SALT LAKE CITY (AP) – With the governor of Texas leading the charge, conservative Republicans in several states are set to block or undermine President Joe Biden’s COVID-19 vaccine mandates for private employers even before regulations are published.
The growing battle against what some see as excess on the part of the federal government is fueling part of the Republican Party base, even though many large employers have already made up their own minds to require their workers to do so. get vaccinated.
The dusting will almost certainly end up in court as GOP attorneys general in nearly half of the states have vowed to prosecute once the rule is unveiled.
Courts have long upheld vaccination warrants, and the Constitution gives the federal government the upper hand over the states, but with details yet to be announced and more conservative judges on the bench, the outcome is not entirely clear.
Texas Governor Greg Abbott issued an executive order on Monday prohibiting private companies or any other entity from requiring vaccines. This was perhaps the most direct challenge so far from Biden’s announcement a month ago that workers in private companies with more than 100 employees should be vaccinated or tested for the coronavirus every week.
âNo entity in Texas can compel an individual to receive a COVID-19 vaccineâ¦ who opposes such a vaccination,â Abbott wrote in his order.
White House officials rejected Abbott’s order, saying the question of whether state law could replace federal law was settled 160 years ago during the Civil War. They said the Biden administration would push through the opposition and implement the president’s full set of mandates, which could affect up to 100 million Americans in total.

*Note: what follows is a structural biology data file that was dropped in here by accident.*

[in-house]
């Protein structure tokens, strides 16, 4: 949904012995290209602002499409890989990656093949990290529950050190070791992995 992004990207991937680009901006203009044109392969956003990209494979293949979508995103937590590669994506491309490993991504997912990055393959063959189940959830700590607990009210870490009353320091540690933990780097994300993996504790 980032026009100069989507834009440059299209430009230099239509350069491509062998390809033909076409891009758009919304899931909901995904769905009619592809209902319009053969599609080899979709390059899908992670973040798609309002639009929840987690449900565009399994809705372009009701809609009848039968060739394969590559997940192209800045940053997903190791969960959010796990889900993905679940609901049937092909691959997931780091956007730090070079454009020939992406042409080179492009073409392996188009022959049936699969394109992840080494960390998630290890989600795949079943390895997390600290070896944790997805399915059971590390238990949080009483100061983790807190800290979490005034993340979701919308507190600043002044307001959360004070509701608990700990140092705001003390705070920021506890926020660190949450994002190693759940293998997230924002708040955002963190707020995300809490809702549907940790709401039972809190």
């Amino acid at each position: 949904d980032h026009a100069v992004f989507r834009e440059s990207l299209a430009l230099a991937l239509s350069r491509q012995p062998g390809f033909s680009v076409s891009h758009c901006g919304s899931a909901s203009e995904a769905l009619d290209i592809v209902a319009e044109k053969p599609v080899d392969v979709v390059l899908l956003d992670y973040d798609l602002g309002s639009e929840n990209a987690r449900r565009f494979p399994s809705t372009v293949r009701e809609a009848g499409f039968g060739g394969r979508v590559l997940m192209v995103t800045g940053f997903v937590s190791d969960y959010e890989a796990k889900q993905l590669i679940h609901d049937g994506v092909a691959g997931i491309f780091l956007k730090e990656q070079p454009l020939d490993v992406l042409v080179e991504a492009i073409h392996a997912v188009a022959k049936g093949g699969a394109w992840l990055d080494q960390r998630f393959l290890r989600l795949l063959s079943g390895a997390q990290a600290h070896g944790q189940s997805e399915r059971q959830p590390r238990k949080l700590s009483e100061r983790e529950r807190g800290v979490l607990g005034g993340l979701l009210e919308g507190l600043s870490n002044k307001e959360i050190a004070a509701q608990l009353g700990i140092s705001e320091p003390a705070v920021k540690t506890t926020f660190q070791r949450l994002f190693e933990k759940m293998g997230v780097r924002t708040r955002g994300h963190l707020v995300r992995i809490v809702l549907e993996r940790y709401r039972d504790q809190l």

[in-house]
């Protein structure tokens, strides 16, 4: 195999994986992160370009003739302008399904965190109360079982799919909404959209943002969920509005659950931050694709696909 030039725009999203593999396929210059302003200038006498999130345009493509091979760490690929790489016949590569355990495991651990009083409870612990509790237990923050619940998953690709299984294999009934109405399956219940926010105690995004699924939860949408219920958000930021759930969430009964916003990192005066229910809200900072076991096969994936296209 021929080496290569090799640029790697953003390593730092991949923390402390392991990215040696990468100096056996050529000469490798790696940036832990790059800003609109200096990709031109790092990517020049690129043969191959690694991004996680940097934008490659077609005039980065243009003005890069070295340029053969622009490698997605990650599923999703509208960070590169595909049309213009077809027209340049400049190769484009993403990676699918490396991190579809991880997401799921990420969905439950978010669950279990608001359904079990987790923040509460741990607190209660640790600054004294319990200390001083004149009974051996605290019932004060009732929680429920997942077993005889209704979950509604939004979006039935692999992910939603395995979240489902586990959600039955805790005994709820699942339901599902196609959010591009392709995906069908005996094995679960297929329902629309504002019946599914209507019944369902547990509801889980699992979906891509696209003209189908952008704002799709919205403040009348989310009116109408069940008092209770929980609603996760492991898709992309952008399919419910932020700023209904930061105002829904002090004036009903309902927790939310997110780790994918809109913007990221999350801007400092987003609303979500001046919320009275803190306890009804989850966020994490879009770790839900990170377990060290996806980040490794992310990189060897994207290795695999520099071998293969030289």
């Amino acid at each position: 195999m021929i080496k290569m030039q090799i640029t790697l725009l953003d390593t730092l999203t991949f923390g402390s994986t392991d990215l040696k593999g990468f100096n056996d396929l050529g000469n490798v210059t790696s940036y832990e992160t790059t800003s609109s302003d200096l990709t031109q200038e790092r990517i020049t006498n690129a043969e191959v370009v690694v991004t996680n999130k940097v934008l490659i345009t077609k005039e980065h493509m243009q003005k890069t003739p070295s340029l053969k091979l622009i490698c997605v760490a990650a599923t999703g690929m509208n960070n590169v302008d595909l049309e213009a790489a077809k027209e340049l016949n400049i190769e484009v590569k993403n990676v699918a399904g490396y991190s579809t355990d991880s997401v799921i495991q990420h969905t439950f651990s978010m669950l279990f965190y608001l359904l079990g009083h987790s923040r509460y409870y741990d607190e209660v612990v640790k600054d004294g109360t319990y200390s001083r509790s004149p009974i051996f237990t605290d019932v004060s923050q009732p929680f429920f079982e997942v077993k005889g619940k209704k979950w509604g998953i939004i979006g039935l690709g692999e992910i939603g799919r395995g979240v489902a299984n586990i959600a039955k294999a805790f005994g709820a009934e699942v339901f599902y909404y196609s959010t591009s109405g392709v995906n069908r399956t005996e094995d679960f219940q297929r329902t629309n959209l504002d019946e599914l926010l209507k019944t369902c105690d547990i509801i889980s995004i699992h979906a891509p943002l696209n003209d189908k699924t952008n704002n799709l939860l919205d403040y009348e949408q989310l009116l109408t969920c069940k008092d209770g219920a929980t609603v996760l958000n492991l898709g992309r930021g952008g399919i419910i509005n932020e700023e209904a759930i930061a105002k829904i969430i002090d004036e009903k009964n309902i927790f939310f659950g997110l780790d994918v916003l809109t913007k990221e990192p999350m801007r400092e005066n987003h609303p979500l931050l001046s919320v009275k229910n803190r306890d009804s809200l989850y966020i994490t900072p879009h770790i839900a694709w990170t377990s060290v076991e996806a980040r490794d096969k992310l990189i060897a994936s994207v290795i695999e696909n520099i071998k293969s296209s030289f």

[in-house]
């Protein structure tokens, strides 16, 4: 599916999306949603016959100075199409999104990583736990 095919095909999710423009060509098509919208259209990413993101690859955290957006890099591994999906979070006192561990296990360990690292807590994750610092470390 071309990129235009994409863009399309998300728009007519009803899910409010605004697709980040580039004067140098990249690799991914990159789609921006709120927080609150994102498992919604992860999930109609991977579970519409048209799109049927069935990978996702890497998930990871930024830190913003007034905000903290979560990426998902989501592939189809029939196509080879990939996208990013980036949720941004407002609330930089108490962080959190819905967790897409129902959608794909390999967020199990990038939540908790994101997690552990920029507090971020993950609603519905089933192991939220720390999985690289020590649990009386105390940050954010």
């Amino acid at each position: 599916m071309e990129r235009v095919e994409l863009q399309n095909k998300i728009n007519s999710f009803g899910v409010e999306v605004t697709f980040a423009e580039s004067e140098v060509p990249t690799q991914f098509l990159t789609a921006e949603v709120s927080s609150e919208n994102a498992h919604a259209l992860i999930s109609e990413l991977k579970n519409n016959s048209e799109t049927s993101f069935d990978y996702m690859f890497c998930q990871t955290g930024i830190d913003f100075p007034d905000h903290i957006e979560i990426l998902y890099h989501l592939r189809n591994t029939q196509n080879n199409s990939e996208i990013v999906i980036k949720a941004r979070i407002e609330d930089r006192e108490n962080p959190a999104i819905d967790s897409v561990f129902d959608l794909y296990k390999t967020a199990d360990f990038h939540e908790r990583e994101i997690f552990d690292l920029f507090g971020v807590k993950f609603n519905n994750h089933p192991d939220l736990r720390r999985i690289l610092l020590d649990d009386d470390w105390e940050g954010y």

Noting the country’s COVID-19 death toll of more than 700,000, White House press secretary Jen Psaki accused the opposition of putting politics before security.
âI think it’s pretty clear when you make a choice that goes against all the public health information and data, that it’s not based on what’s in the best interests of the people you are doing. rule. Maybe it’s in the interest of your own policy, âshe said.
Several large Texas companies have already implemented their own vaccine mandates, and two Texas-based airlines, Southwest and American, said Tuesday they would follow the Biden administration’s order, saying the Federal action supersedes any warrant or state law.
Elsewhere, Arkansash lawmakers have approved a measure creating exemptions from the vaccination mandate. While the GOP governor has not said whether he will sign it, it has raised concerns that companies are being forced to choose to break federal or state law.
âWe are binding the hands of Arkansas businesses who want to make their own decisions about how best to protect their employees,â said Randy Zook, president of the Arkansas Chamber of Commerce. Some of the state’s largest companies, including Walmart and Tyson Foods, have demanded that some or all employees get vaccinated.
Calls for special legislative sessions to counter vaccination warrants have been heard in states like Wyoming, Kansas and South Dakota, where Republican Gov. Kristi Noem has so far resisted calls to immediately consider plans to law that would ensure that people could opt out.
“I hear from people almost daily who are going to lose their jobs, living in fear,” said Republican State Representative Scott Odenbach, who clashed with Noem on the issue. âThey shouldn’t have to choose between feeding their families and their own medical freedom. “
In Tennessee, a $ 500 million incentive deal to attract a Ford Motor Co. project could be jeopardized if GOP Governor Bill Lee refuses to consider further easing COVID-19 restrictions, including requirements on vaccines, the powerful Speaker of the House told a local radio station.
In Indiana, Republican Gov. Eric Holcomb is also resisting a push by his party to ban workplace vaccination warrants.
Bills are also being introduced or drafted elsewhere, including in swing states like Ohio and New Hampshire, where the Republican sponsor was elected Speaker of the House after his predecessor died from COVID-19.